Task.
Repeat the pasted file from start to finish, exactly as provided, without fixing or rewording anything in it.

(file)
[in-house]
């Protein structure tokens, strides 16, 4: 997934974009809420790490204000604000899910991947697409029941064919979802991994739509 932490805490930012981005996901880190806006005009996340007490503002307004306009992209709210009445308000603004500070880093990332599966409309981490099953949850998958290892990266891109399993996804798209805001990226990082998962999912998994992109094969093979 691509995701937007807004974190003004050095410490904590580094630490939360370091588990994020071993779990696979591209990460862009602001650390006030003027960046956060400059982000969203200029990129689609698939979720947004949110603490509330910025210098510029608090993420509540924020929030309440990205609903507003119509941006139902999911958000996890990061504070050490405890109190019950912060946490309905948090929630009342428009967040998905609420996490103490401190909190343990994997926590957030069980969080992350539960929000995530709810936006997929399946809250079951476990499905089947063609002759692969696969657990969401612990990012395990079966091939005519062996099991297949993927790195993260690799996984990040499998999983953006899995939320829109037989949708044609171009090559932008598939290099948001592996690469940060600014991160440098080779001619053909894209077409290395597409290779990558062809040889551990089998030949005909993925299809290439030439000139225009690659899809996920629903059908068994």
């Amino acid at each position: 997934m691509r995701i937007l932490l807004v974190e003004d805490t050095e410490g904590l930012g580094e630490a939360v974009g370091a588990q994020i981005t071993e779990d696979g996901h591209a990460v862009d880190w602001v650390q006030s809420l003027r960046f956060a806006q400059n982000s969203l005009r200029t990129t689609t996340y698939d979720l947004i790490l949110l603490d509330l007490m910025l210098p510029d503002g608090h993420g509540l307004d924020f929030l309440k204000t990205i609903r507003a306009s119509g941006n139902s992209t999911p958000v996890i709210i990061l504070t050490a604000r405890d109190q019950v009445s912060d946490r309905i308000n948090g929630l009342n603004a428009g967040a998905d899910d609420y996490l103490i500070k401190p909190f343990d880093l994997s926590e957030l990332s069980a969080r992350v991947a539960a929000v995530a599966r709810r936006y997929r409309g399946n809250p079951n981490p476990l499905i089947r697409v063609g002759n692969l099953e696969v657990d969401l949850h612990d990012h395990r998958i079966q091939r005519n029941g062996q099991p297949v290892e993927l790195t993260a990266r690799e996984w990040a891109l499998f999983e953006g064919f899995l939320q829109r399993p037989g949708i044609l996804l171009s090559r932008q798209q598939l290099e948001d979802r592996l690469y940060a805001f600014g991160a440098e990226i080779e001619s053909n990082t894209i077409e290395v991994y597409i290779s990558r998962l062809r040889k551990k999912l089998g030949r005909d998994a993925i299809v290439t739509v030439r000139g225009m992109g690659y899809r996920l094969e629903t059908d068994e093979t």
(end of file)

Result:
[in-house]
């Protein structure tokens, strides 16, 4: 997934974009809420790490204000604000899910991947697409029941064919979802991994739509 932490805490930012981005996901880190806006005009996340007490503002307004306009992209709210009445308000603004500070880093990332599966409309981490099953949850998958290892990266891109399993996804798209805001990226990082998962999912998994992109094969093979 691509995701937007807004974190003004050095410490904590580094630490939360370091588990994020071993779990696979591209990460862009602001650390006030003027960046956060400059982000969203200029990129689609698939979720947004949110603490509330910025210098510029608090993420509540924020929030309440990205609903507003119509941006139902999911958000996890990061504070050490405890109190019950912060946490309905948090929630009342428009967040998905609420996490103490401190909190343990994997926590957030069980969080992350539960929000995530709810936006997929399946809250079951476990499905089947063609002759692969696969657990969401612990990012395990079966091939005519062996099991297949993927790195993260690799996984990040499998999983953006899995939320829109037989949708044609171009090559932008598939290099948001592996690469940060600014991160440098080779001619053909894209077409290395597409290779990558062809040889551990089998030949005909993925299809290439030439000139225009690659899809996920629903059908068994």
């Amino acid at each position: 997934m691509r995701i937007l932490l807004v974190e003004d805490t050095e410490g904590l930012g580094e630490a939360v974009g370091a588990q994020i981005t071993e779990d696979g996901h591209a990460v862009d880190w602001v650390q006030s809420l003027r960046f956060a806006q400059n982000s969203l005009r200029t990129t689609t996340y698939d979720l947004i790490l949110l603490d509330l007490m910025l210098p510029d503002g608090h993420g509540l307004d924020f929030l309440k204000t990205i609903r507003a306009s119509g941006n139902s992209t999911p958000v996890i709210i990061l504070t050490a604000r405890d109190q019950v009445s912060d946490r309905i308000n948090g929630l009342n603004a428009g967040a998905d899910d609420y996490l103490i500070k401190p909190f343990d880093l994997s926590e957030l990332s069980a969080r992350v991947a539960a929000v995530a599966r709810r936006y997929r409309g399946n809250p079951n981490p476990l499905i089947r697409v063609g002759n692969l099953e696969v657990d969401l949850h612990d990012h395990r998958i079966q091939r005519n029941g062996q099991p297949v290892e993927l790195t993260a990266r690799e996984w990040a891109l499998f999983e953006g064919f899995l939320q829109r399993p037989g949708i044609l996804l171009s090559r932008q798209q598939l290099e948001d979802r592996l690469y940060a805001f600014g991160a440098e990226i080779e001619s053909n990082t894209i077409e290395v991994y597409i290779s990558r998962l062809r040889k551990k999912l089998g030949r005909d998994a993925i299809v290439t739509v030439r000139g225009m992109g690659y899809r996920l094969e629903t059908d068994e093979t």